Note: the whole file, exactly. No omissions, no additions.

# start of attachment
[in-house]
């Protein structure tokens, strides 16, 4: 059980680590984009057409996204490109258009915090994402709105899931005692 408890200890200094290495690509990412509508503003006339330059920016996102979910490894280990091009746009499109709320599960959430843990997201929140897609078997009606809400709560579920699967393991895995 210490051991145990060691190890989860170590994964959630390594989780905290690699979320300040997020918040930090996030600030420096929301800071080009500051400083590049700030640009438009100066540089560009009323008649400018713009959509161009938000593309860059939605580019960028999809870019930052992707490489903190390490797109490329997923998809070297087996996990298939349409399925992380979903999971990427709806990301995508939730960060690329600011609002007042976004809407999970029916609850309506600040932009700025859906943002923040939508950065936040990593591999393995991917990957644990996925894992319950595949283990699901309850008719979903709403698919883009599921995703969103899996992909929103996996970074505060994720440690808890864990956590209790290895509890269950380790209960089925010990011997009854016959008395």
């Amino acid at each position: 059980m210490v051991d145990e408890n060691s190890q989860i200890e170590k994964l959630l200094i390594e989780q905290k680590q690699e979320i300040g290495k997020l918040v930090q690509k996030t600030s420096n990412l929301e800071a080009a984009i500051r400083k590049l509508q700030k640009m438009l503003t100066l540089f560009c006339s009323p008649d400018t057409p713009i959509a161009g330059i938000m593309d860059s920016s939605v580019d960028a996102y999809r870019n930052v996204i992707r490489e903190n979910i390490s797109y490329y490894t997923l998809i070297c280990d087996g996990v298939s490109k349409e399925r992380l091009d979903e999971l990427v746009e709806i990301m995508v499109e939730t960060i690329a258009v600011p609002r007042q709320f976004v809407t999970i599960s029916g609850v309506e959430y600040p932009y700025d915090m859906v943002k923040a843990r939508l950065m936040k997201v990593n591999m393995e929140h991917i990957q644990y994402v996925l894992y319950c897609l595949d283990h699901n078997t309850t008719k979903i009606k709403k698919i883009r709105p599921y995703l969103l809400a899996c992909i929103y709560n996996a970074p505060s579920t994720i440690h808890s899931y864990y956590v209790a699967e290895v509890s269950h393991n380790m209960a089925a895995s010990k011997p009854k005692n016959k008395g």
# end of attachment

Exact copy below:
[in-house]
């Protein structure tokens, strides 16, 4: 059980680590984009057409996204490109258009915090994402709105899931005692 408890200890200094290495690509990412509508503003006339330059920016996102979910490894280990091009746009499109709320599960959430843990997201929140897609078997009606809400709560579920699967393991895995 210490051991145990060691190890989860170590994964959630390594989780905290690699979320300040997020918040930090996030600030420096929301800071080009500051400083590049700030640009438009100066540089560009009323008649400018713009959509161009938000593309860059939605580019960028999809870019930052992707490489903190390490797109490329997923998809070297087996996990298939349409399925992380979903999971990427709806990301995508939730960060690329600011609002007042976004809407999970029916609850309506600040932009700025859906943002923040939508950065936040990593591999393995991917990957644990996925894992319950595949283990699901309850008719979903709403698919883009599921995703969103899996992909929103996996970074505060994720440690808890864990956590209790290895509890269950380790209960089925010990011997009854016959008395």
């Amino acid at each position: 059980m210490v051991d145990e408890n060691s190890q989860i200890e170590k994964l959630l200094i390594e989780q905290k680590q690699e979320i300040g290495k997020l918040v930090q690509k996030t600030s420096n990412l929301e800071a080009a984009i500051r400083k590049l509508q700030k640009m438009l503003t100066l540089f560009c006339s009323p008649d400018t057409p713009i959509a161009g330059i938000m593309d860059s920016s939605v580019d960028a996102y999809r870019n930052v996204i992707r490489e903190n979910i390490s797109y490329y490894t997923l998809i070297c280990d087996g996990v298939s490109k349409e399925r992380l091009d979903e999971l990427v746009e709806i990301m995508v499109e939730t960060i690329a258009v600011p609002r007042q709320f976004v809407t999970i599960s029916g609850v309506e959430y600040p932009y700025d915090m859906v943002k923040a843990r939508l950065m936040k997201v990593n591999m393995e929140h991917i990957q644990y994402v996925l894992y319950c897609l595949d283990h699901n078997t309850t008719k979903i009606k709403k698919i883009r709105p599921y995703l969103l809400a899996c992909i929103y709560n996996a970074p505060s579920t994720i440690h808890s899931y864990y956590v209790a699967e290895v509890s269950h393991n380790m209960a089925a895995s010990k011997p009854k005692n016959k008395g």